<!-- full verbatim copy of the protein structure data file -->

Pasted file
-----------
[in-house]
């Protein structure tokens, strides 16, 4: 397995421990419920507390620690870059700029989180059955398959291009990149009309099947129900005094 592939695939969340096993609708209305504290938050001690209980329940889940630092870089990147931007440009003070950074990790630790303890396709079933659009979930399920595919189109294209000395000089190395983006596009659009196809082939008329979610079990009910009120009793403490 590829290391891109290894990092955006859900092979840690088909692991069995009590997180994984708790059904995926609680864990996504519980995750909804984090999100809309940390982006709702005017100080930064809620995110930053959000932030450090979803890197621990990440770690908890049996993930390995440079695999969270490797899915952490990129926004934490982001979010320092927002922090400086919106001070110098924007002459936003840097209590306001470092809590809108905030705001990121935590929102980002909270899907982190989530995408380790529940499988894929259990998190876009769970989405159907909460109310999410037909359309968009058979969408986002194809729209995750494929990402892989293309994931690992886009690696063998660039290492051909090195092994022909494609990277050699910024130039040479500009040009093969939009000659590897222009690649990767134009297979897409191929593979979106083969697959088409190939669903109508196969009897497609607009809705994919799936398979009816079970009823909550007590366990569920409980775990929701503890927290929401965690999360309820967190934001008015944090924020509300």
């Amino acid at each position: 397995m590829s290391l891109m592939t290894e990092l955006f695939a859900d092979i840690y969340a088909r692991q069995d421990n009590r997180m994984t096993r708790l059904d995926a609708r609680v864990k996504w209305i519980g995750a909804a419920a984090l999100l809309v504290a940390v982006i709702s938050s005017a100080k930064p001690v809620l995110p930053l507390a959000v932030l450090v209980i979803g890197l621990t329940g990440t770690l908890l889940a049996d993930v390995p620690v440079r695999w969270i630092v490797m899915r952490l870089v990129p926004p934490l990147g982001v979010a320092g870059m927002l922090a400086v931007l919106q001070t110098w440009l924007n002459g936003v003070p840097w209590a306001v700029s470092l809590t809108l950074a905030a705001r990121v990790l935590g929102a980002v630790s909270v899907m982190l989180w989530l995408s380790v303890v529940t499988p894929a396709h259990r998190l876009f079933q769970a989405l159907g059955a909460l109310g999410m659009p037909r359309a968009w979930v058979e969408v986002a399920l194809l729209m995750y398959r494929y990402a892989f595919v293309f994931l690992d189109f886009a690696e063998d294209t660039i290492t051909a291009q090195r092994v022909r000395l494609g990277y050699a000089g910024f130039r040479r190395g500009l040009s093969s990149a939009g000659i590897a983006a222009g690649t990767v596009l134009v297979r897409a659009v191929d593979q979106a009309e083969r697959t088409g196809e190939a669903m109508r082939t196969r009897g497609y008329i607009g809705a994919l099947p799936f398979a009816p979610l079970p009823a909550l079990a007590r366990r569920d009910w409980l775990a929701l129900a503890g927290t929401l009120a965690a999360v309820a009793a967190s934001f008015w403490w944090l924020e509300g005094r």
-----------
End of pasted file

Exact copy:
[in-house]
């Protein structure tokens, strides 16, 4: 397995421990419920507390620690870059700029989180059955398959291009990149009309099947129900005094 592939695939969340096993609708209305504290938050001690209980329940889940630092870089990147931007440009003070950074990790630790303890396709079933659009979930399920595919189109294209000395000089190395983006596009659009196809082939008329979610079990009910009120009793403490 590829290391891109290894990092955006859900092979840690088909692991069995009590997180994984708790059904995926609680864990996504519980995750909804984090999100809309940390982006709702005017100080930064809620995110930053959000932030450090979803890197621990990440770690908890049996993930390995440079695999969270490797899915952490990129926004934490982001979010320092927002922090400086919106001070110098924007002459936003840097209590306001470092809590809108905030705001990121935590929102980002909270899907982190989530995408380790529940499988894929259990998190876009769970989405159907909460109310999410037909359309968009058979969408986002194809729209995750494929990402892989293309994931690992886009690696063998660039290492051909090195092994022909494609990277050699910024130039040479500009040009093969939009000659590897222009690649990767134009297979897409191929593979979106083969697959088409190939669903109508196969009897497609607009809705994919799936398979009816079970009823909550007590366990569920409980775990929701503890927290929401965690999360309820967190934001008015944090924020509300």
């Amino acid at each position: 397995m590829s290391l891109m592939t290894e990092l955006f695939a859900d092979i840690y969340a088909r692991q069995d421990n009590r997180m994984t096993r708790l059904d995926a609708r609680v864990k996504w209305i519980g995750a909804a419920a984090l999100l809309v504290a940390v982006i709702s938050s005017a100080k930064p001690v809620l995110p930053l507390a959000v932030l450090v209980i979803g890197l621990t329940g990440t770690l908890l889940a049996d993930v390995p620690v440079r695999w969270i630092v490797m899915r952490l870089v990129p926004p934490l990147g982001v979010a320092g870059m927002l922090a400086v931007l919106q001070t110098w440009l924007n002459g936003v003070p840097w209590a306001v700029s470092l809590t809108l950074a905030a705001r990121v990790l935590g929102a980002v630790s909270v899907m982190l989180w989530l995408s380790v303890v529940t499988p894929a396709h259990r998190l876009f079933q769970a989405l159907g059955a909460l109310g999410m659009p037909r359309a968009w979930v058979e969408v986002a399920l194809l729209m995750y398959r494929y990402a892989f595919v293309f994931l690992d189109f886009a690696e063998d294209t660039i290492t051909a291009q090195r092994v022909r000395l494609g990277y050699a000089g910024f130039r040479r190395g500009l040009s093969s990149a939009g000659i590897a983006a222009g690649t990767v596009l134009v297979r897409a659009v191929d593979q979106a009309e083969r697959t088409g196809e190939a669903m109508r082939t196969r009897g497609y008329i607009g809705a994919l099947p799936f398979a009816p979610l079970p009823a909550l079990a007590r366990r569920d009910w409980l775990a929701l129900a503890g927290t929401l009120a965690a999360v309820a009793a967190s934001f008015w403490w944090l924020e509300g005094r």